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Instilling Change: Lanelle Griffin

Updated: Jul 6

Always be looking forward. “You can never plan the future by the past.” —Edmund Burke

 

A life of privilege and comfort seemed almost too good to be true. Lanelle Griffin was living in the suburbs with her fiancé and four children. Her environment was stable, and she enjoyed a job that she truly loved. Life was great, until one bad decision cost her everything. Valentine’s Day of 2014 was the day her world would take a turn for the worse.

 

Lanelle recounts the events of that night, remembering having a wonderful evening of love and celebration with her fiancé. They unfortunately had too much to drink, and she regrettably got behind the wheel. Sadly, her fiancé did not make it home and Lanelle would face the consequences. She was sentenced to 10 years in prison, serving eight before seeing a parole release.

 

Although facing incredible trauma and loss, Lanelle gathered herself as best she could and refocused herself on self-improvement. While incarcerated, she completed her GED and then acquired a Communication Arts associate’s degree with a focus in Business. Focused and dedicated to change, she enrolled in several classes including a parenting class called PATCH, a class called Impact of Crime on Victim’s (ICVC) and an intensive drug treatment program. In addition, Lanelle enrolled in a cognitive development program called Pathways to Change. She found this program very beneficial as it helped to prepare her for a new life on the outside. Lanelle was released from prison in 2022 and hit the ground running.

 

Lanelle heard about the Second Chance Program from her parole officer. She took a leap of faith and contacted Second Chance for an opportunity at a new beginning. A few of the things Lanelle had been struggling with was employment and finding housing because of her past charges. “People just didn’t want to give me a chance,” she recounted. Second Chance provided the support and guidance she needed to move forward. With intensive case management, she found the focus to reach the goals she had for her life. Lanelle is now able to hold herself accountable. She has accomplished the task of reinstating her driver’s license lost from the accident in 2014 and is finally moving forward sober. In addition, a good cause waiver, a state issued certificate in the health care field, helped her become stably employed. Lanelle is pleased with the new life she is building.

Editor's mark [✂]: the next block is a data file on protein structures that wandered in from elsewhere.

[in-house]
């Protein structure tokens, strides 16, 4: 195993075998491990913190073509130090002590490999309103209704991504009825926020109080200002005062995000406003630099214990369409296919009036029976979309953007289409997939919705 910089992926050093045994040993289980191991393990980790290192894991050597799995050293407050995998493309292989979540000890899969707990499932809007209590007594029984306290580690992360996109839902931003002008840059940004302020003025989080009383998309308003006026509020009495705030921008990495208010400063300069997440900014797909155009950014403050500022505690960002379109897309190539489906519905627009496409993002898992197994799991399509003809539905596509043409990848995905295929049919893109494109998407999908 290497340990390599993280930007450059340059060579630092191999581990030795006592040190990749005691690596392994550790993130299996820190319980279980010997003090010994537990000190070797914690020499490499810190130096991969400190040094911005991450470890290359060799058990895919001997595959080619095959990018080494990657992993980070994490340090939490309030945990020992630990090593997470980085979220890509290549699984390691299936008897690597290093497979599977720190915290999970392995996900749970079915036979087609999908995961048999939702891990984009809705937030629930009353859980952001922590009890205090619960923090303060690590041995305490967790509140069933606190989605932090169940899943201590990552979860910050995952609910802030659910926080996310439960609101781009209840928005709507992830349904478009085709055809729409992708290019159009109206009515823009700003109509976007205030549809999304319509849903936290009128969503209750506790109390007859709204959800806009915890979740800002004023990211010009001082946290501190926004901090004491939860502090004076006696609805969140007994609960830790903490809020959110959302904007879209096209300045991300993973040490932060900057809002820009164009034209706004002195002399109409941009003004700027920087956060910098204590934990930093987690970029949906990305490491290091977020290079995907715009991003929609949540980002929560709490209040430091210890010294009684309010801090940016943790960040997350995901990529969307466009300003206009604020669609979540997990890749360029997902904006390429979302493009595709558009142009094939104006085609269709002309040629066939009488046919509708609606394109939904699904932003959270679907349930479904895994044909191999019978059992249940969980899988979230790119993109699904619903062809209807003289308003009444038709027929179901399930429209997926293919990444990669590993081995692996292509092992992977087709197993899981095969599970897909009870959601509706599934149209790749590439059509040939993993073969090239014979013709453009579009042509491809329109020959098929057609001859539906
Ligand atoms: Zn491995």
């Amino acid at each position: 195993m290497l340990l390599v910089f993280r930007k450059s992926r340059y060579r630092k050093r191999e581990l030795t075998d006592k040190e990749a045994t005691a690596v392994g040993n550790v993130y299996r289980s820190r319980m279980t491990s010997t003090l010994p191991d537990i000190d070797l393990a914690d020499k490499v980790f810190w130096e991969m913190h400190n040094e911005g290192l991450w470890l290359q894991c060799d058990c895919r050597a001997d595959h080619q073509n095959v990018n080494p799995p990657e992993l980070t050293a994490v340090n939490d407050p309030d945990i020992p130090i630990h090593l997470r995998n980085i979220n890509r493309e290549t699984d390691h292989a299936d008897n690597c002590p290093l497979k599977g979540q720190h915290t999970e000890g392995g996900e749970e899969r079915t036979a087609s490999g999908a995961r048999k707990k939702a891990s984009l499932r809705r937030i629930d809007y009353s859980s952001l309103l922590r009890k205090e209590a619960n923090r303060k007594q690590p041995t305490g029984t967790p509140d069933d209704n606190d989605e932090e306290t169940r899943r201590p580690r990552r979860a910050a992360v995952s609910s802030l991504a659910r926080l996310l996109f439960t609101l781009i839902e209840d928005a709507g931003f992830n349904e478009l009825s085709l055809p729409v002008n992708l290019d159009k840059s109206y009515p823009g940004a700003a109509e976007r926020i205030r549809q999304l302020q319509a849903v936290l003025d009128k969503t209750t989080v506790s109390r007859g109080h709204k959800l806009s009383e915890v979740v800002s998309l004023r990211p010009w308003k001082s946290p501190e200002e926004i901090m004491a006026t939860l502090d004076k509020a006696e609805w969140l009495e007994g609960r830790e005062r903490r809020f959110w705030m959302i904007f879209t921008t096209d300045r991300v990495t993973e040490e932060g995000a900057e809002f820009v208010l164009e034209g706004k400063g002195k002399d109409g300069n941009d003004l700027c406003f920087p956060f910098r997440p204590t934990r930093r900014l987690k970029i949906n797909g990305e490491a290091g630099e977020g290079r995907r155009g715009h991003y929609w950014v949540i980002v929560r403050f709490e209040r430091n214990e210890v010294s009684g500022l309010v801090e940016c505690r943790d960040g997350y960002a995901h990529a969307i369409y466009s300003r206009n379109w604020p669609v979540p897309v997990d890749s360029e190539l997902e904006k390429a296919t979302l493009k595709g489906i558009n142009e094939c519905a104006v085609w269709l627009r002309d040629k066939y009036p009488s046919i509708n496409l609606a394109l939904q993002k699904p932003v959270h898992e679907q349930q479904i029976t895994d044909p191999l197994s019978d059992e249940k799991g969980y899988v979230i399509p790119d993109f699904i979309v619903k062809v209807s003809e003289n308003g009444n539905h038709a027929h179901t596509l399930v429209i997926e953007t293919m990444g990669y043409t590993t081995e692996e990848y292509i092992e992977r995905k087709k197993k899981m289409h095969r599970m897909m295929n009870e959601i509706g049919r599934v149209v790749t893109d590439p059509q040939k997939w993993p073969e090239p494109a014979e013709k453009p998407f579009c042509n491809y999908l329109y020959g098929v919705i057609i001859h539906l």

Lanelle Griffin is proud of how much progress she has made post-incarceration. She is currently sustainable and fully present as a mother and as a grandmother. Her family means the world to her. When asked what she would tell someone in her position, she said she would remind them that life is too short, “Be productive and stay on the course. Don’t allow negative people, places, and things to hold you back from accomplishing your goals.”

 

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